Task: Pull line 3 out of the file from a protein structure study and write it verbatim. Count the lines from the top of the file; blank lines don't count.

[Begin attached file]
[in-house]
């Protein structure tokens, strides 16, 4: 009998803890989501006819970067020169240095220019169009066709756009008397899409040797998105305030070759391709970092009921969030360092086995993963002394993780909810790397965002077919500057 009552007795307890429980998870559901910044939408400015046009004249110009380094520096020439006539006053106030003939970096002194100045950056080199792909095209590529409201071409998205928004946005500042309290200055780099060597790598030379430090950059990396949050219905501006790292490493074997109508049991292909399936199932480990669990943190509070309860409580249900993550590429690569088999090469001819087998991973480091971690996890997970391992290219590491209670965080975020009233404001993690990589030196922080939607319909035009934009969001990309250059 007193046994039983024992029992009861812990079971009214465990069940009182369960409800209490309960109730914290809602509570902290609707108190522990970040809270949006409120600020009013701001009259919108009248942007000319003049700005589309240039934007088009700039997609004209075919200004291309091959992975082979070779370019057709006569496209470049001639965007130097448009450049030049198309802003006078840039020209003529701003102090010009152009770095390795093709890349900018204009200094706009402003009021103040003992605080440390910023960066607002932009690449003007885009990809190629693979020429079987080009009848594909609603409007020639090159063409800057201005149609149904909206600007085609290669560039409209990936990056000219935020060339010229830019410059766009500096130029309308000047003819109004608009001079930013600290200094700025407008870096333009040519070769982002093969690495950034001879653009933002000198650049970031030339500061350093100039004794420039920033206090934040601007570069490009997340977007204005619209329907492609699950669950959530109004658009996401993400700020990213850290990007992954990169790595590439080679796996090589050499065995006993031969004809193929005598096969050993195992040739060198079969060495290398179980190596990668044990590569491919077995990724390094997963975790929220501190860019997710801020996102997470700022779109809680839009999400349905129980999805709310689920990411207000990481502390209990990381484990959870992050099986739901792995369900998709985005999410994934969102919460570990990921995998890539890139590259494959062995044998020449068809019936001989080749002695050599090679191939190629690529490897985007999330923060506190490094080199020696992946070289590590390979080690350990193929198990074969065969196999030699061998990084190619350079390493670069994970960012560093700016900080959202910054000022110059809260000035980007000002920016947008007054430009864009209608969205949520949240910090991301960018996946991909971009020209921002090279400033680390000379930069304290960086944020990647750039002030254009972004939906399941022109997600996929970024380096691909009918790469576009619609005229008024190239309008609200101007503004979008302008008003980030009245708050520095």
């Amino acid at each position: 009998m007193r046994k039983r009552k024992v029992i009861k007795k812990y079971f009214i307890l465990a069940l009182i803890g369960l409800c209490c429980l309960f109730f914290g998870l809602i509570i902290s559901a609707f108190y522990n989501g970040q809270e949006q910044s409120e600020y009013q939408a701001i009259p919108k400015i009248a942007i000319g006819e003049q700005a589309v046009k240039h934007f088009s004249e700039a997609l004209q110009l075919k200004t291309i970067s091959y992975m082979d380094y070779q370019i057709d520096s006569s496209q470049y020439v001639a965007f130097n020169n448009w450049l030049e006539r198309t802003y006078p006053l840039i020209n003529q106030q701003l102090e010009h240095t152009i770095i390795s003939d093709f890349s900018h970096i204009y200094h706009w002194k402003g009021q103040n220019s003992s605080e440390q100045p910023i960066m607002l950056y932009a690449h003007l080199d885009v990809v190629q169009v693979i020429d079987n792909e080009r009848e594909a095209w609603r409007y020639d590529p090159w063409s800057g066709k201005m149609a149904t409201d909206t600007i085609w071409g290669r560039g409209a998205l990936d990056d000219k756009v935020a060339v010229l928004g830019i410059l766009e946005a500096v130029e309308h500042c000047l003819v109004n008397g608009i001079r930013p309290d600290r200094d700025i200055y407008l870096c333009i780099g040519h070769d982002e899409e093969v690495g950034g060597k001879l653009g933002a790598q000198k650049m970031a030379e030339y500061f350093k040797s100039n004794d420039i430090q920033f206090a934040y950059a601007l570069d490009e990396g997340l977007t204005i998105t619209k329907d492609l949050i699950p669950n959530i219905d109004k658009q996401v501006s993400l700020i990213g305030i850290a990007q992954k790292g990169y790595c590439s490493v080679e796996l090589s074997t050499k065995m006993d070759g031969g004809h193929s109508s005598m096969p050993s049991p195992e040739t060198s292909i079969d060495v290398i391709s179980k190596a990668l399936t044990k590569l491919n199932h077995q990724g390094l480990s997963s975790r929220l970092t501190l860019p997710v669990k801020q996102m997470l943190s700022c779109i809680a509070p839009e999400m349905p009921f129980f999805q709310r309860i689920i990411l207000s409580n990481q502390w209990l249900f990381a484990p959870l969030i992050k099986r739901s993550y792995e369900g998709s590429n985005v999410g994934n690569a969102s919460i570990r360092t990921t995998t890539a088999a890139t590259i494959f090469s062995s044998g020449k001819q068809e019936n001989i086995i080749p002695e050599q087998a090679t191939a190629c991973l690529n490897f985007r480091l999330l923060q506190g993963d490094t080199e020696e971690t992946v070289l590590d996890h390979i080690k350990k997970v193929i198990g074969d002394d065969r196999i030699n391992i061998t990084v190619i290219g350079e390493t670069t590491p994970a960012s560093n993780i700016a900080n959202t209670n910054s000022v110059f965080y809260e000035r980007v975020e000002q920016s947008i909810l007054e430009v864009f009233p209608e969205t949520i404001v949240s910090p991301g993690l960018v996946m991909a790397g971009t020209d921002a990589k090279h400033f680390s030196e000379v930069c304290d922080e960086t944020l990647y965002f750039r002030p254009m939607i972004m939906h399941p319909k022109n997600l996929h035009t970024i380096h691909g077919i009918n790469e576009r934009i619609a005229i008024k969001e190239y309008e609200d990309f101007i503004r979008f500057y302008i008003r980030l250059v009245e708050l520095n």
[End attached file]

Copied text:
């Amino acid at each position: 009998m007193r046994k039983r009552k024992v029992i009861k007795k812990y079971f009214i307890l465990a069940l009182i803890g369960l409800c209490c429980l309960f109730f914290g998870l809602i509570i902290s559901a609707f108190y522990n989501g970040q809270e949006q910044s409120e600020y009013q939408a701001i009259p919108k400015i009248a942007i000319g006819e003049q700005a589309v046009k240039h934007f088009s004249e700039a997609l004209q110009l075919k200004t291309i970067s091959y992975m082979d380094y070779q370019i057709d520096s006569s496209q470049y020439v001639a965007f130097n020169n448009w450049l030049e006539r198309t802003y006078p006053l840039i020209n003529q106030q701003l102090e010009h240095t152009i770095i390795s003939d093709f890349s900018h970096i204009y200094h706009w002194k402003g009021q103040n220019s003992s605080e440390q100045p910023i960066m607002l950056y932009a690449h003007l080199d885009v990809v190629q169009v693979i020429d079987n792909e080009r009848e594909a095209w609603r409007y020639d590529p090159w063409s800057g066709k201005m149609a149904t409201d909206t600007i085609w071409g290669r560039g409209a998205l990936d990056d000219k756009v935020a060339v010229l928004g830019i410059l766009e946005a500096v130029e309308h500042c000047l003819v109004n008397g608009i001079r930013p309290d600290r200094d700025i200055y407008l870096c333009i780099g040519h070769d982002e899409e093969v690495g950034g060597k001879l653009g933002a790598q000198k650049m970031a030379e030339y500061f350093k040797s100039n004794d420039i430090q920033f206090a934040y950059a601007l570069d490009e990396g997340l977007t204005i998105t619209k329907d492609l949050i699950p669950n959530i219905d109004k658009q996401v501006s993400l700020i990213g305030i850290a990007q992954k790292g990169y790595c590439s490493v080679e796996l090589s074997t050499k065995m006993d070759g031969g004809h193929s109508s005598m096969p050993s049991p195992e040739t060198s292909i079969d060495v290398i391709s179980k190596a990668l399936t044990k590569l491919n199932h077995q990724g390094l480990s997963s975790r929220l970092t501190l860019p997710v669990k801020q996102m997470l943190s700022c779109i809680a509070p839009e999400m349905p009921f129980f999805q709310r309860i689920i990411l207000s409580n990481q502390w209990l249900f990381a484990p959870l969030i992050k099986r739901s993550y792995e369900g998709s590429n985005v999410g994934n690569a969102s919460i570990r360092t990921t995998t890539a088999a890139t590259i494959f090469s062995s044998g020449k001819q068809e019936n001989i086995i080749p002695e050599q087998a090679t191939a190629c991973l690529n490897f985007r480091l999330l923060q506190g993963d490094t080199e020696e971690t992946v070289l590590d996890h390979i080690k350990k997970v193929i198990g074969d002394d065969r196999i030699n391992i061998t990084v190619i290219g350079e390493t670069t590491p994970a960012s560093n993780i700016a900080n959202t209670n910054s000022v110059f965080y809260e000035r980007v975020e000002q920016s947008i909810l007054e430009v864009f009233p209608e969205t949520i404001v949240s910090p991301g993690l960018v996946m991909a790397g971009t020209d921002a990589k090279h400033f680390s030196e000379v930069c304290d922080e960086t944020l990647y965002f750039r002030p254009m939607i972004m939906h399941p319909k022109n997600l996929h035009t970024i380096h691909g077919i009918n790469e576009r934009i619609a005229i008024k969001e190239y309008e609200d990309f101007i503004r979008f500057y302008i008003r980030l250059v009245e708050l520095n």